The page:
Barranca Del Cobre
Ferrocarril Chihuahua al Pacifico
Cobre CanyonBarranca del Cobre - Copper Canyon
The train thru Barranca del Cobre or Copper Canyon and this includes prices in PESOS, not dollars!
You can also take the bus.
Copper Canyon in Mexico is about four times as large as the Grand Canyon in Arizona. Copper Canyon is also deeper then the Grand Canyon. But Copper Canyon isn’t as pretty as the bright red Grand Canyon.
One cool thing you can do is take the railroad and view Copper Canyon on it.
The railroad which is named “Ferrocarril Chihuahua al Pacifico” or “Chepe” will take you from the city of Los Mochis, Sinaloa which is on the Pacific Ocean thru Copper Canyon to the city of Chihuahua, Chihuahua.
You can book a tour for a $1,000 or more or you can take the railroad on your own for a measly $63 for 2nd Class or pay a shocking $120 for the one way trip on First Class.
You can stop at several points on the train trip and stay overnight and continue the next day. Either way the price of the total train trip is the same.
I got this stuff from a book in the REI store on 48th Street & Southern in Tempe.
Mexico’s Copper Canyon beckons thrill-seekers with a tram
At Mexico's Copper Canyon, a new tram started running Sept. 25, 2010.
In the Mexican state of Chihuahua, where local leaders have been trying to lure adventure travelers to the desert despite persistent drug-war troubles, many tourism officials believe their future is up in the air.
About 1,475 feet up, in fact.
That’s the altitude of a new aerial tram designed to take tourists from the rim of the region’s famed Copper Canyon down into its depths. The tramway (teleférico) opened Saturday at Divisadero, a rim-top stopping-point along the Copper Canyon rail route with commanding views of the Urique River.
The tram system and a series of new zip lines are part of the fledgling Barrancas del Cobre Adventure Park, which state officials are hoping will bring an influx of tourists. With that in mind, these officials are laying plans for a new airport in the nearby city of Creel.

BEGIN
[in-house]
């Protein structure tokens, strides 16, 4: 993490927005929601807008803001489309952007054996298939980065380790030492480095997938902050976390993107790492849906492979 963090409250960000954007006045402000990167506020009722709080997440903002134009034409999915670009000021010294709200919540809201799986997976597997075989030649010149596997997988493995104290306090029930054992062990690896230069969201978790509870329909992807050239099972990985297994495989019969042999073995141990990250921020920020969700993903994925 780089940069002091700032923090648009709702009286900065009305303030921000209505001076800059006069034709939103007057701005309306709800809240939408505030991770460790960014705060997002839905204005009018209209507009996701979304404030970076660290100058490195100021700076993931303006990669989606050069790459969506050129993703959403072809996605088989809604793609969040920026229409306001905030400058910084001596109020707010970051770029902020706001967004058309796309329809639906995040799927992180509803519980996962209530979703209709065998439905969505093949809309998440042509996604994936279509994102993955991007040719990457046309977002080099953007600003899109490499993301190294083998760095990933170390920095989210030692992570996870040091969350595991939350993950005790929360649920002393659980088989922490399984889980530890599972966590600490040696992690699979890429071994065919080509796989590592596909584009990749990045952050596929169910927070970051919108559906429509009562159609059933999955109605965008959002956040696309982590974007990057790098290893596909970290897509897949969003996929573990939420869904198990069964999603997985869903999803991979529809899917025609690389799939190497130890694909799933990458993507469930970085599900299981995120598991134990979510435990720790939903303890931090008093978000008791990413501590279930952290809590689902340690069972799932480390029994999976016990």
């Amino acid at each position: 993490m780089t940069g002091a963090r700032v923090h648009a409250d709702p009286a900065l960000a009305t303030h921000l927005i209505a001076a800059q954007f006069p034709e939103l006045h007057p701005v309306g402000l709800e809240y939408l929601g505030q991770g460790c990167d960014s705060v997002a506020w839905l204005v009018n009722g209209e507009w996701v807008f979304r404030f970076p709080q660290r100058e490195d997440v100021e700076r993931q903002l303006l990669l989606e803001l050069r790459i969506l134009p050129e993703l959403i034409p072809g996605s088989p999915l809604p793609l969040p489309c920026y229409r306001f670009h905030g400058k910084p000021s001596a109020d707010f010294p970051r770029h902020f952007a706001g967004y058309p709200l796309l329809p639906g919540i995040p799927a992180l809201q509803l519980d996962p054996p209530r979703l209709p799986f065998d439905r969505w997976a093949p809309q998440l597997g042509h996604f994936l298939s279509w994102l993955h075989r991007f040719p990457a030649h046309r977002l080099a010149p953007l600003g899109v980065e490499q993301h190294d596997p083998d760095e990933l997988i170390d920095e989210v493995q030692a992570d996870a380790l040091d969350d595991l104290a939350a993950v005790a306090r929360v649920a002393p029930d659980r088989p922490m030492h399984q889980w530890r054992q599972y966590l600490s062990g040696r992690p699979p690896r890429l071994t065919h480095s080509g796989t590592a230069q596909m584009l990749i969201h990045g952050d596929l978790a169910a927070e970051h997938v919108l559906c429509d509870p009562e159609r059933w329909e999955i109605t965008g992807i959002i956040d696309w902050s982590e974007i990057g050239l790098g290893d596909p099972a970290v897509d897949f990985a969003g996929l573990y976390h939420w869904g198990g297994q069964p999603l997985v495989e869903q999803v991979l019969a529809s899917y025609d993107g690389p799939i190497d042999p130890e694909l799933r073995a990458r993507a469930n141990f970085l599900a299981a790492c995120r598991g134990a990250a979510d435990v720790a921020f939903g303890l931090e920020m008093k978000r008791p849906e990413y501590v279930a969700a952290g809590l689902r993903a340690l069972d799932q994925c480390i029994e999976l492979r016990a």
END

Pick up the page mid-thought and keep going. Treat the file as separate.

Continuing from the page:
The new tram system’s two red cabins (capacity: 60 passengers each) alternate traveling 1.7 miles between Divisadero, where a new restaurant features glass flooring, and a station about 1,150 feet below. The tram ride takes about eight minutes. At some points, the cabins are as much as 1,475 feet above ground.
The system was built by the Swiss-Austrian firm Doppelmayr, and state officials estimate the overall cost at $29.4 million. Passengers pay about $20 for a ride.
For an additional $48, the more adventurous can try seven new zip lines (tirolesas) that cover 1,700 feet to 3,600 feet each, ending at the lower tramway station. Mountain-bikers can also use the tram.
About 2,000 passengers rode the tram on its first day, said Sonia Estrada Morales, director of promotion for Chihuahua State Tourism Department.
Though plans for expansion and its impact on local nature and culture are still under discussion, Estrada said, tram passengers may eventually be able to transfer to several smaller gondolas (holding eight persons each) that will travel another 1.7 miles down to the river’s edge. Also on the drawing board: observation towers and a hot-springs resort.
Winning over American travelers, however, may not be easy. The state of Chihuahua, Mexico’s largest, is among those with high levels of drug-ware crime, including 1,491 drug war-related deaths in the first half of 2010, by the count of the San Diego-based Trans-Border Institute.
On the same day that the local newspaper El Diario carried word of the new cableway at Divisadero, another headline noted a controversy in the town of Ascension (about 200 miles north of Divisadero) over the recent lynching of two men after the attempted abduction of a minor.
Estrada said most of the state’s crime was in bigger cities to the north and that in the Copper Canyon area “up to this day, no visitor has been injured” in any incidents related to the drug war.
Copper Canyon is really a series of canyons about 370 miles long and 150 miles wide. The average depth is between 5,000 and 6,200 feet, and parts are deeper than the Grand Canyon.
Since the early 1960s, the main way for tourists to see the landscape has been the Chihuahua-Pacífico train (a.k.a. El Chepe, a.k.a. the Copper Canyon Railroad) that rolls between the city of Chihuahua in the north and Los Mochis, on the Pacific coast, to the south.
But in the 1990s, the area began growing as a fledgling adventure-travel destination, with mountain-bikers following old Tarahumara footpaths near the towns of Creel (on the rim) and Batopilas (at the bottom).
— Christopher Reynolds / Los Angeles Times staff writer